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‘In ten years’ time, we’ll ask ourselves how we can make the Netherlands more attractive for migrants’

When politicians claim they can make major differences with their migration policies, they’re raising false expectations. The opportunities for the government to restrict migration are in fact very limited. And what about the little room they do have? Mark Klaassen’s advice is to make use of those opportunities - 'before it’s too late.’

From campus to cabinet

On 22 November, the Netherlands will vote for a new government. Important themes according to the polls are livelihood security, healthcare, immigration and asylum, the housing market, climate and sustainability. Which aspects should a new government keep in mind within these themes? Our researchers reflect on this in a series of articles.

What is migration?

Migration is a highly divisive issue. So much so that it even caused the fall of the previous cabinet. In voting aids such as VoteMatch, the issue is often reduced to a very simple statement along the lines of: ‘When a refugee is allowed to stay in the Netherlands, currently their immediate family can also come here. The government has to restrict that’ (proposition 14 of VoteMatch). Or: ‘The Netherlands must take in fewer asylum seekers.’ But the issue is much broader than this. Klaassen, Assistant Professor of Migration Law, explains: ‘There are different categories of migration: voluntary and forced. Voluntary migrants are people who come to the Netherlands to work or study, which they can also do elsewhere. Forced migrants are asylum seekers. These are people who have left their home countries in the hope of finding a better life in the Netherlands. They have been forced to leave because they were persecuted there or at risk of suffering inhumane treatment.’

Unlawful policy on asylum seekers

Politicians campaign on migration policy by acting as if there is actually a choice to be made. ‘When politicians give the impression that their migration policies differ from one another, they are raising false expectations. There are  international agreements that the Netherlands has to observe, so the options open to the country are very limited.’ He mentions the example of the right to family reunification. ‘The outgoing State Secretary for Asylum and Migration, Eric van der Burg (VVD), introduced a waiting period for family reunification: if an asylum seeker did not yet have a home, his family members had to wait a year before they could come to the Netherlands. They were only allowed to come earlier if the status holder received housing earlier.’ 

This was a sham, says Klaassen. ‘We knew in advance that the policy conflicted with a European agreement. Nonetheless, the State Secretary still pursued it. The policy was challenged in the law courts and ultimately the Council of State, the country’s highest administrative court, quashed the policy in February 2023 because it contravened European agreements on family reunification. Following that judgment, the State Secretary was no longer able to implement the policy.’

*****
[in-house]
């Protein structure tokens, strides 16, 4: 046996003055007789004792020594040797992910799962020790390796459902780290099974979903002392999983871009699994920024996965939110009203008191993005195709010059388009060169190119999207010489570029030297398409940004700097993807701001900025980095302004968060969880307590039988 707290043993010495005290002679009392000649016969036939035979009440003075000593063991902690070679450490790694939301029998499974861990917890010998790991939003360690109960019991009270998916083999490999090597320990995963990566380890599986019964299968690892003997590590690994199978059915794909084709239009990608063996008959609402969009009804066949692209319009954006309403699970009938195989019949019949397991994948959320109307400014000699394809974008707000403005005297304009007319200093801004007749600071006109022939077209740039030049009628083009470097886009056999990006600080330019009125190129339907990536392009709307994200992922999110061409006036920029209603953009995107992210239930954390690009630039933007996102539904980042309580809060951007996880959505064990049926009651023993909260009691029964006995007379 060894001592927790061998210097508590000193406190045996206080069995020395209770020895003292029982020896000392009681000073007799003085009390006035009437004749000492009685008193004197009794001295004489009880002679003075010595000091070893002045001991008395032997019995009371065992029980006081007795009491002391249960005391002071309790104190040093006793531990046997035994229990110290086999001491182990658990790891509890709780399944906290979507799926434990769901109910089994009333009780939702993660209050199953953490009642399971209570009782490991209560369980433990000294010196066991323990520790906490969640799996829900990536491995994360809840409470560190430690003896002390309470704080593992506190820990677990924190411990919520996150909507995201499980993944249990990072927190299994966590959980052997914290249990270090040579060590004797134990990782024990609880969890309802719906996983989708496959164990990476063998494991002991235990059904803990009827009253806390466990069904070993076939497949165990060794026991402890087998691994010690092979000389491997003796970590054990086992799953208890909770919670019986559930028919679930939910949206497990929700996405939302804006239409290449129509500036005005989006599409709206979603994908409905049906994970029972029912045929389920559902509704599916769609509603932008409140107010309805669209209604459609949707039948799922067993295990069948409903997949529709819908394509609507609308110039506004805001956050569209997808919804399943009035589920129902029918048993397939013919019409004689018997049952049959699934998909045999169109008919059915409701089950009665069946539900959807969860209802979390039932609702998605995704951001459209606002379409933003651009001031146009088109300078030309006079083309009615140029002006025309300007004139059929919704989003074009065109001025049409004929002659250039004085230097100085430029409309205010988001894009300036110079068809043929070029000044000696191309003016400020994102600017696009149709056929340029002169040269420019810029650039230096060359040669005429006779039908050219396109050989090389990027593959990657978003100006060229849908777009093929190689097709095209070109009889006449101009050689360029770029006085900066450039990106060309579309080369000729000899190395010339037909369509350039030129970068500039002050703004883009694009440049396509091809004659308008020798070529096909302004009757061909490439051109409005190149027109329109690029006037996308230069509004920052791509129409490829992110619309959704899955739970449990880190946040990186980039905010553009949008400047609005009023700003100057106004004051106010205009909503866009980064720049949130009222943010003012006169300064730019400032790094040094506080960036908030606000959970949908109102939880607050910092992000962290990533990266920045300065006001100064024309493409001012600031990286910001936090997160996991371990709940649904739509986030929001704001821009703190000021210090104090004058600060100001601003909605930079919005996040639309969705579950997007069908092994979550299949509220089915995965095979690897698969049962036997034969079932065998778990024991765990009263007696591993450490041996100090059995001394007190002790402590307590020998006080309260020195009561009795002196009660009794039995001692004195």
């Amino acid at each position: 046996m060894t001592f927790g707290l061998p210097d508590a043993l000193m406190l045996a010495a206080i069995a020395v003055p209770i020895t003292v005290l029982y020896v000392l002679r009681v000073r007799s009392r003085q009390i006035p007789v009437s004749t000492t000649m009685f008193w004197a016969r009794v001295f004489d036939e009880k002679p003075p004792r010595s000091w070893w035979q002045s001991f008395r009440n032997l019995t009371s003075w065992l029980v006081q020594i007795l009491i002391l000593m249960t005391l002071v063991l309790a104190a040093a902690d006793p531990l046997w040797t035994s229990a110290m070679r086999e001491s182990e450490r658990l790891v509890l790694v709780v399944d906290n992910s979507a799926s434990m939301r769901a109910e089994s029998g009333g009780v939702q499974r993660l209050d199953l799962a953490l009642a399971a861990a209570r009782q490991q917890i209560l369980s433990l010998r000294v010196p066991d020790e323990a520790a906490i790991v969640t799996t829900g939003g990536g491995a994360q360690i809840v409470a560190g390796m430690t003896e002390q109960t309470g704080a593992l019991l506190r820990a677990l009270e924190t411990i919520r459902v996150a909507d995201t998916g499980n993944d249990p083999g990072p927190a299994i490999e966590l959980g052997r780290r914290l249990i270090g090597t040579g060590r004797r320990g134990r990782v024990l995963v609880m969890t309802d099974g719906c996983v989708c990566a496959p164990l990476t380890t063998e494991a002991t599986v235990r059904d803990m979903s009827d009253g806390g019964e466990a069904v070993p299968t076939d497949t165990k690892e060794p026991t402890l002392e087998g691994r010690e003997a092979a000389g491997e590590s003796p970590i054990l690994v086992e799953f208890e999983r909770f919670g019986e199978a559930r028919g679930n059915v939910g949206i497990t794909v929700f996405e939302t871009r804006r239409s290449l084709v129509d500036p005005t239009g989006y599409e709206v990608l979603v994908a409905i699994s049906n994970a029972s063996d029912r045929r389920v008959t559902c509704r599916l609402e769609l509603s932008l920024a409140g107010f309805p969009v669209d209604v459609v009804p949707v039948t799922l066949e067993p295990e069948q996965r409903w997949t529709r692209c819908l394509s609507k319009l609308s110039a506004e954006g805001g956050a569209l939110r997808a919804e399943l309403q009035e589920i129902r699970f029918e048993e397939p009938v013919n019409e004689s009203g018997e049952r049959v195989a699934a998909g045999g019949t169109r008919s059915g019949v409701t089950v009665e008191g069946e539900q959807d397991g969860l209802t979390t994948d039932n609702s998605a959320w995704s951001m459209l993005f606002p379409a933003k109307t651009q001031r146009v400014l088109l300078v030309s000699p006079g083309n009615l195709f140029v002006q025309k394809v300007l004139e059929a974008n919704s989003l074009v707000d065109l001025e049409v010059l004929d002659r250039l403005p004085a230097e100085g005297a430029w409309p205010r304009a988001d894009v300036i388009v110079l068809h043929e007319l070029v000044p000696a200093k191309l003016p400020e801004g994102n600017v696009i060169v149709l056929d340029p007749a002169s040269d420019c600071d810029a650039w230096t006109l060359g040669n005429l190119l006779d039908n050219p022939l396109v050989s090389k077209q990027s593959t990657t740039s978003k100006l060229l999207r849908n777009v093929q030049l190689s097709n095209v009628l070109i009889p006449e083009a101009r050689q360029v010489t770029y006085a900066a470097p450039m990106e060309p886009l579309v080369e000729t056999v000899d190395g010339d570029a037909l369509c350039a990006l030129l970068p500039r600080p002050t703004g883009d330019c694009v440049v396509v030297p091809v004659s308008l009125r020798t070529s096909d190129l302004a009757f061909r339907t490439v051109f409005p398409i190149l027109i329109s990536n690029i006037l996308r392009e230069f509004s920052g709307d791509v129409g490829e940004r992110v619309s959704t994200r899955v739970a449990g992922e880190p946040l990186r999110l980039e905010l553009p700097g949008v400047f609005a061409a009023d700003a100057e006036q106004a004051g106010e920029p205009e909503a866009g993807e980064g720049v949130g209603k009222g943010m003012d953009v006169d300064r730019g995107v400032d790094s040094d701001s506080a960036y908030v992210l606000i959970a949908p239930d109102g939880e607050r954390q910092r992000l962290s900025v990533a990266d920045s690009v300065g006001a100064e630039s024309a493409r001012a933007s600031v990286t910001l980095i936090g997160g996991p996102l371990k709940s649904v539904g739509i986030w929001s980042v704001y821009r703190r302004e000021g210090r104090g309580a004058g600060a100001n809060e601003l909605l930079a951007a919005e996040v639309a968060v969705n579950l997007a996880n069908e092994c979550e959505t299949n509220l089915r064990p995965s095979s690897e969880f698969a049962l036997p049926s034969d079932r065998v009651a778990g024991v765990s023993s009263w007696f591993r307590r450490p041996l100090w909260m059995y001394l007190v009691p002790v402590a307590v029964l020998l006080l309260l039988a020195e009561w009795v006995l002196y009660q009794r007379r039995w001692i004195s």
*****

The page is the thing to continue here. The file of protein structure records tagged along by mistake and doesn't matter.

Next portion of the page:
Policies must comply with international obligations

This is not an isolated instance given that there are other rules that the Dutch Government breaches. Last month, the European Court of Human Rights determined that the Netherlands had unlawfully extradited an asylum seeker to Bahrein. In his appeal, the asylum seeker said that he was being persecuted in Bahrein, but this was not taken into account. Klaassen: ‘When the man arrived in Bahrain, he was immediately arrested and sentenced to life imprisonment.’ 

'Politicians have to stop pushing the boundaries'

Although Klaassen does not say that Dutch policy 'clearly infringes human rights', he is concerned that this is what testing the limits will ultimately lead to. 'Politicians have to stop pushing the boundaries. It almost amounts to acting in bad faith. What we need are policies that minimise the risk of infringing human rights, rather than increasing that risk. The government has to operate within the limits of international laws, in terms of both the letter and the spirit of the law.’

Thinking smarter about migration

Klaassen would like to see a change in the thinking about the migration debate: ‘Don’t look at migration as a threat, but as an opportunity.’ He believes that if the Netherlands persists with its current narrow view, the country will ultimately lose out. ‘In ten years’ time, when the ageing of the population is in full swing, the debate will no longer be about “limiting migration”, but how we can make it more attractive for migrants to come here.’

'Don’t look at migration as a threat, but as an opportunity'

The ageing of the population is not just a Dutch problem. Klaassen: ‘It’s something that will affect all Member States.’  Although at the present time, the Netherlands has a lot of labour migrants from Europe, he questions whether this will be enough in the longer term. ‘Our country may well need labour migrants from outside the EU. And in any event, within Europe, the Netherlands will need to be an attractive place for European migrant workers.’ 

This explains why he also believes that restricting student migration is not a wise policy. ‘The policy was aimed at retaining students for Dutch society once they have graduated. Now, however, the debate is about knowledge migrants, and making the Netherlands less attractive for them, including putting an end to the tax concessions for expats.’ As far as Klaassen is concerned, that’s typical short-term thinking.  ‘We’re going to need knowledge migrants, for innovation, for example, another challenge facing the future labour market. And not only that, it’s not exactly a bad thing for your economy to have a big education sector.’   

Text: Helena Lysaght 
Image: Fien Leeflang

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